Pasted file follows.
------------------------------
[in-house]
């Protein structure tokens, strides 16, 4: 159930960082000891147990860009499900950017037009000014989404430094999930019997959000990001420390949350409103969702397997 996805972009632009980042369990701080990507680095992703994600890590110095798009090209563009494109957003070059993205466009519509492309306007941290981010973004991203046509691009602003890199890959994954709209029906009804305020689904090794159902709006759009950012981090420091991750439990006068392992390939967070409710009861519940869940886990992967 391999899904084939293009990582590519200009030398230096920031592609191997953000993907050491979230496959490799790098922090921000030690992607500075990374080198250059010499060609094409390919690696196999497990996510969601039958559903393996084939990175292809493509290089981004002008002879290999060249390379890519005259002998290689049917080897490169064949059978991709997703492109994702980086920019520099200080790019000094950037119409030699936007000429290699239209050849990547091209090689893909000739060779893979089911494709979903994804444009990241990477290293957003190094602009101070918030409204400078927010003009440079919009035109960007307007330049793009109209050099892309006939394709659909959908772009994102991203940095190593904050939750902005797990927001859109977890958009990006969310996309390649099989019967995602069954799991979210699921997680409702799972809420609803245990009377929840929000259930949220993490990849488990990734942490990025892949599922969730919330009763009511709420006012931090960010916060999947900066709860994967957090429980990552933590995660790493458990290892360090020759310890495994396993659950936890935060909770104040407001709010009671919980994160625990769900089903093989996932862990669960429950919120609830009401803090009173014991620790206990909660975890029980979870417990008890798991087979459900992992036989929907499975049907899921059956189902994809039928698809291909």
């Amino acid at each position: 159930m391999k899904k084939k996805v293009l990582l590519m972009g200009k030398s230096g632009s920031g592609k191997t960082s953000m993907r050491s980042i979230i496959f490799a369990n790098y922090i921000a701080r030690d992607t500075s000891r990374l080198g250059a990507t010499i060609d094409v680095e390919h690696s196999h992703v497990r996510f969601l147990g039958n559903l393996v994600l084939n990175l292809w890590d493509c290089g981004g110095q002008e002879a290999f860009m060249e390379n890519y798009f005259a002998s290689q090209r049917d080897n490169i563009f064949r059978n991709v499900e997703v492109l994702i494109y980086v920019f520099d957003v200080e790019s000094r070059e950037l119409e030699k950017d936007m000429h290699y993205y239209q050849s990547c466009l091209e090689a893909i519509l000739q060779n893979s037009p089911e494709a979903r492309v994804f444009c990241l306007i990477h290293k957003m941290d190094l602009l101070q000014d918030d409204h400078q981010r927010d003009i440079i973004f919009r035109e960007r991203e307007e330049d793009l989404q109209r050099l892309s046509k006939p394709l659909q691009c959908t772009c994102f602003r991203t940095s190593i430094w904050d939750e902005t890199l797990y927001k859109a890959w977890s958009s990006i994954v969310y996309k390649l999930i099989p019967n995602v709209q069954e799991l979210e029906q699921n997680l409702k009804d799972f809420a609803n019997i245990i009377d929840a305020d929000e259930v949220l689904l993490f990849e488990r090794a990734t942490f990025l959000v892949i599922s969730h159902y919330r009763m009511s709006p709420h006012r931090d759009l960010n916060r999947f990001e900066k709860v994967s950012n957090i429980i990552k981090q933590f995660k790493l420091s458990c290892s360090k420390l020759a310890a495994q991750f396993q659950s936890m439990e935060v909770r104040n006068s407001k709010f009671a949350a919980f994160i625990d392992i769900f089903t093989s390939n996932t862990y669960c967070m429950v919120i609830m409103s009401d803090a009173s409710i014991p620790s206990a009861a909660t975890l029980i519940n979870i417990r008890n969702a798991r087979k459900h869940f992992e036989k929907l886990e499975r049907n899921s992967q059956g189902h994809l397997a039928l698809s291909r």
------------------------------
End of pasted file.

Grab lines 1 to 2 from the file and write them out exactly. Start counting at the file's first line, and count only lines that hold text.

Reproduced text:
[in-house]
């Protein structure tokens, strides 16, 4: 159930960082000891147990860009499900950017037009000014989404430094999930019997959000990001420390949350409103969702397997 996805972009632009980042369990701080990507680095992703994600890590110095798009090209563009494109957003070059993205466009519509492309306007941290981010973004991203046509691009602003890199890959994954709209029906009804305020689904090794159902709006759009950012981090420091991750439990006068392992390939967070409710009861519940869940886990992967 391999899904084939293009990582590519200009030398230096920031592609191997953000993907050491979230496959490799790098922090921000030690992607500075990374080198250059010499060609094409390919690696196999497990996510969601039958559903393996084939990175292809493509290089981004002008002879290999060249390379890519005259002998290689049917080897490169064949059978991709997703492109994702980086920019520099200080790019000094950037119409030699936007000429290699239209050849990547091209090689893909000739060779893979089911494709979903994804444009990241990477290293957003190094602009101070918030409204400078927010003009440079919009035109960007307007330049793009109209050099892309006939394709659909959908772009994102991203940095190593904050939750902005797990927001859109977890958009990006969310996309390649099989019967995602069954799991979210699921997680409702799972809420609803245990009377929840929000259930949220993490990849488990990734942490990025892949599922969730919330009763009511709420006012931090960010916060999947900066709860994967957090429980990552933590995660790493458990290892360090020759310890495994396993659950936890935060909770104040407001709010009671919980994160625990769900089903093989996932862990669960429950919120609830009401803090009173014991620790206990909660975890029980979870417990008890798991087979459900992992036989929907499975049907899921059956189902994809039928698809291909």